Feeds

iPhone 5S autopsy shows WHY it can't tell which end is up – dev

How faulty levelling caused Jesus phone to lose its balance

Top three mobile application threats

Balance problems plaguing the iPhone 5S popped up with the first reviews. But a teardown by Chipworks and the musings of an iOS dev have isolated a likely reason why the steering on that motor racing app is about 5 degrees off.

It's all down to a replacement accelerometer which lacks the accuracy of its forebear.

Although inaccuracies in the iPhone 5 accelerometer are not a critical issue, they have certainly annoyed some users, and have definitely irritated developers.

The problem in Apple's latest uber-phone shifts gravity by as much as five degrees, but now iOS dev RealityCap has a theory, based on the iPhone 5S teardown, which discovered that Apple has substituted the ST part used in previous models for a lower-power alternative from Bosch.

Talking in the company blog, RealityCap CEO Eagle Jones explains that the two parts are similar, and remains at a loss to explain why Apple made the switch – though he does have some suggestions for addressing the problem.

The new part, the Bosch Sensortech BMA220, does use a little less power. The consumption is roughly the same though it only requires 1.8 volts compared to the 2.5 volts consumed by the previously-favoured ST LIS331DLH, so that might explain the switch.

Jones argues that the prices are roughly the same, but component prices are very hard to judge as they're hugely dependent on scale and often vary based on what other goods one is ordering and the bragging value of one's brand.

Ask a component supplier how much something costs and they'll invariably reply "how many do you want", a statement generally followed (in your correspondent's experience) by lunch and a few drinks to narrow both numbers into something from which one can negotiate.

The Bosch part is, according to the specifications, less accurate than the ST alternative, and accounts for the variance seen by iPhone users, but Chipworks also reckons the variance on a particular device doesn't change, so the problem could be fixed with a calibration process of some sort.

Apple could do that, as part of the production process, but has shown no inclination to do so. Developers can now think about how they might implement such a thing and RealityCap promises to share some ideas on the subject in the near future. One way or another, the days when an iPhone doesn't know which way is up are probably drawing to a close. ®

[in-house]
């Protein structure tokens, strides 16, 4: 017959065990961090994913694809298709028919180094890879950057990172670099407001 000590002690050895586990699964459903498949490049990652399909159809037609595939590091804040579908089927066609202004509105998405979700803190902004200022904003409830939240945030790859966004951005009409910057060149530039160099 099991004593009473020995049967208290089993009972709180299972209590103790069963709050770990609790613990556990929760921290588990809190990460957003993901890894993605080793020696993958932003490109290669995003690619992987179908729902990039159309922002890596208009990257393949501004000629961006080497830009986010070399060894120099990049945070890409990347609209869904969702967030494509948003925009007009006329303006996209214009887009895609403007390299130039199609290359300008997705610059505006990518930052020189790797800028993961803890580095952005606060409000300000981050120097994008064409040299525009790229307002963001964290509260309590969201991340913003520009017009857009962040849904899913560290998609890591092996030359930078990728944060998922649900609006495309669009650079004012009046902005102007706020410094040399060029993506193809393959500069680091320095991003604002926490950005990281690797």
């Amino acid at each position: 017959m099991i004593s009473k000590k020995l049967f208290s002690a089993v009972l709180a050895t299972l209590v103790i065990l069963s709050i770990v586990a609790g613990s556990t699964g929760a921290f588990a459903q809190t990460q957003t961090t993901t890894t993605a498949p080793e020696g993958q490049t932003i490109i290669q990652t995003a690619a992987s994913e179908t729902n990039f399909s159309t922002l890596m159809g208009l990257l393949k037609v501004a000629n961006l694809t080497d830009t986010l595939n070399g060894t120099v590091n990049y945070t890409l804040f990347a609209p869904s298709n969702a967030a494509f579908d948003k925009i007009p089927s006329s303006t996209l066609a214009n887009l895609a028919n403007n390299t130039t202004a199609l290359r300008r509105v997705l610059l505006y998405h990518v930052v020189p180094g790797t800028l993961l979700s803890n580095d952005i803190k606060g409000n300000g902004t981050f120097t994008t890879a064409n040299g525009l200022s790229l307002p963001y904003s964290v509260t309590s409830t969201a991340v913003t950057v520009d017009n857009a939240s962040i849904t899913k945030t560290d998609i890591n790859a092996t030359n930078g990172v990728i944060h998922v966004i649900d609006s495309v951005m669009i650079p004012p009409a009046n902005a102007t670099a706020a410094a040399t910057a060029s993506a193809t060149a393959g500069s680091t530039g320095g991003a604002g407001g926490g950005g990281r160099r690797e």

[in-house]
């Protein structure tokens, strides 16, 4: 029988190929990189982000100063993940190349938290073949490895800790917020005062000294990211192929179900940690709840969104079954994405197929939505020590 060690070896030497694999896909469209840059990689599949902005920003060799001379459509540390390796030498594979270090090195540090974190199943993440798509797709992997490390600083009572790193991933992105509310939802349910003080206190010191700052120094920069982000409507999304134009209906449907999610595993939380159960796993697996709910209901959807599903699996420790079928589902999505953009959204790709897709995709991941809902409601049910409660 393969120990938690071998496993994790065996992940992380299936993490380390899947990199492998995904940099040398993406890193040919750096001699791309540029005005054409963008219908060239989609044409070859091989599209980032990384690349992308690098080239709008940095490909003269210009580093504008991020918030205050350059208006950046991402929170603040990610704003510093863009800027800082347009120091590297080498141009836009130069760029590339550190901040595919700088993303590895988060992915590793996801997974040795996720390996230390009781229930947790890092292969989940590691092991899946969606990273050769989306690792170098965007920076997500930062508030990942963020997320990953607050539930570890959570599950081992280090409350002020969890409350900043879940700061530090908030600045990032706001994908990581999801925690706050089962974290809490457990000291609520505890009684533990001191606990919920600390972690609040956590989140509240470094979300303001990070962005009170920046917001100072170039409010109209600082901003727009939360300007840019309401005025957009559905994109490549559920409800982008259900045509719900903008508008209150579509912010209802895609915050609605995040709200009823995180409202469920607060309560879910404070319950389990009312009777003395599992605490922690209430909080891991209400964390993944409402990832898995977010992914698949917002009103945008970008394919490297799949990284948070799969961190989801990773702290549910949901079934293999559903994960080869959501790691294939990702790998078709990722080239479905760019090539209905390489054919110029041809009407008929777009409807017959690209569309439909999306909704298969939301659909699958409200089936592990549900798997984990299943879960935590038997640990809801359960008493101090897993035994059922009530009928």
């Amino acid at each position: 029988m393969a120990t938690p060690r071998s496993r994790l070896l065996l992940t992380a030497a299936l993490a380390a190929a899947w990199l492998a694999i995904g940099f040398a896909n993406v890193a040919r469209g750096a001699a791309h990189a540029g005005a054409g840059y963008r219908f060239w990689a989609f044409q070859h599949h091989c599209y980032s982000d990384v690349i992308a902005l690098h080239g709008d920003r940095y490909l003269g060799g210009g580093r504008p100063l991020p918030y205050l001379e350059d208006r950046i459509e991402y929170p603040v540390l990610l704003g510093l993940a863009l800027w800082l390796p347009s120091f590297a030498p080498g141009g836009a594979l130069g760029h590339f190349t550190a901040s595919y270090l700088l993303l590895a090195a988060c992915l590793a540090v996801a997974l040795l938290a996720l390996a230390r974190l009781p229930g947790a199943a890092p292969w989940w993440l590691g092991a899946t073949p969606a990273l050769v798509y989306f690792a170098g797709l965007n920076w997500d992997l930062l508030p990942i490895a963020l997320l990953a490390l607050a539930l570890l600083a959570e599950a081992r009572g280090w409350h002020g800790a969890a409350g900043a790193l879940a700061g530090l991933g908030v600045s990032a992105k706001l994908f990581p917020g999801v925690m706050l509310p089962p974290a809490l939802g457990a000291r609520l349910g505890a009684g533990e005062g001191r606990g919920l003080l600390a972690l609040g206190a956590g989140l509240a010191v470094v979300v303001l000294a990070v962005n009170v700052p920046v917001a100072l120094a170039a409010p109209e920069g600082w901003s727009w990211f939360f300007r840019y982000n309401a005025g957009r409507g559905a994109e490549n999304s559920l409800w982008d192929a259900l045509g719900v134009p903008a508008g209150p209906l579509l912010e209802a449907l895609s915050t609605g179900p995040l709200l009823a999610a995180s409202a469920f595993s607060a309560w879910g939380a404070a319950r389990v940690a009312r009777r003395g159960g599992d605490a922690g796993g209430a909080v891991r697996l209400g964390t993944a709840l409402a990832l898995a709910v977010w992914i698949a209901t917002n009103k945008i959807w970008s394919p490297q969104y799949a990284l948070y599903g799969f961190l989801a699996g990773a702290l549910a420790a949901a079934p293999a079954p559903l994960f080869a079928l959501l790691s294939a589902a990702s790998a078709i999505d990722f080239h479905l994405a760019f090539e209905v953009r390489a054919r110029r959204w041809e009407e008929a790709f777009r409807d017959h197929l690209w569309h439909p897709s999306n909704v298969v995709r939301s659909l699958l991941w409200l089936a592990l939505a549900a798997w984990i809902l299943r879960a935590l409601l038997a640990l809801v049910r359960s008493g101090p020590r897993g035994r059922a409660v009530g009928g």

Combat fraud and increase customer satisfaction

More from The Register

next story
Feast your PUNY eyes on highest resolution phone display EVER
Too much pixel dust for your strained eyeballs to handle
Samsung Galaxy S5 fingerprint scanner hacked in just 4 DAYS
Sammy's newbie cooked slower than iPhone, also costs more to build
Microsoft lobs pre-release Windows Phone 8.1 at devs who dare
App makers can load it before anyone else, but if they do they're stuck with it
Report: Apple seeking to raise iPhone 6 price by a HUNDRED BUCKS
'Well, that 5c experiment didn't go so well – let's try the other direction'
Leaked pics show EMBIGGENED iPhone 6 screen
Fat-fingered fanbois rejoice over Chinternet snaps
US mobile firms cave on kill switch, agree to install anti-theft code
Slow and kludgy rollout will protect corporate profits
Rounded corners? Pah! Amazon's '3D phone has eye-tracking tech'
Now THAT'S what we call a proper new feature
Zucker punched: Google gobbles Facebook-wooed Titan Aerospace
Up, up and away in my beautiful balloon flying broadband-bot
Sony battery recall as VAIO goes out with a bang, not a whimper
The perils of having Panasonic as a partner
NORKS' own smartmobe pegged as Chinese landfill Android
Fake kit in the hermit kingdom? That's just Kim Jong-un-believable!
prev story

Whitepapers

Designing a defence for mobile apps
In this whitepaper learn the various considerations for defending mobile applications; from the mobile application architecture itself to the myriad testing technologies needed to properly assess mobile applications risk.
3 Big data security analytics techniques
Applying these Big Data security analytics techniques can help you make your business safer by detecting attacks early, before significant damage is done.
Five 3D headsets to be won!
We were so impressed by the Durovis Dive headset we’ve asked the company to give some away to Reg readers.
The benefits of software based PBX
Why you should break free from your proprietary PBX and how to leverage your existing server hardware.
Securing web applications made simple and scalable
In this whitepaper learn how automated security testing can provide a simple and scalable way to protect your web applications.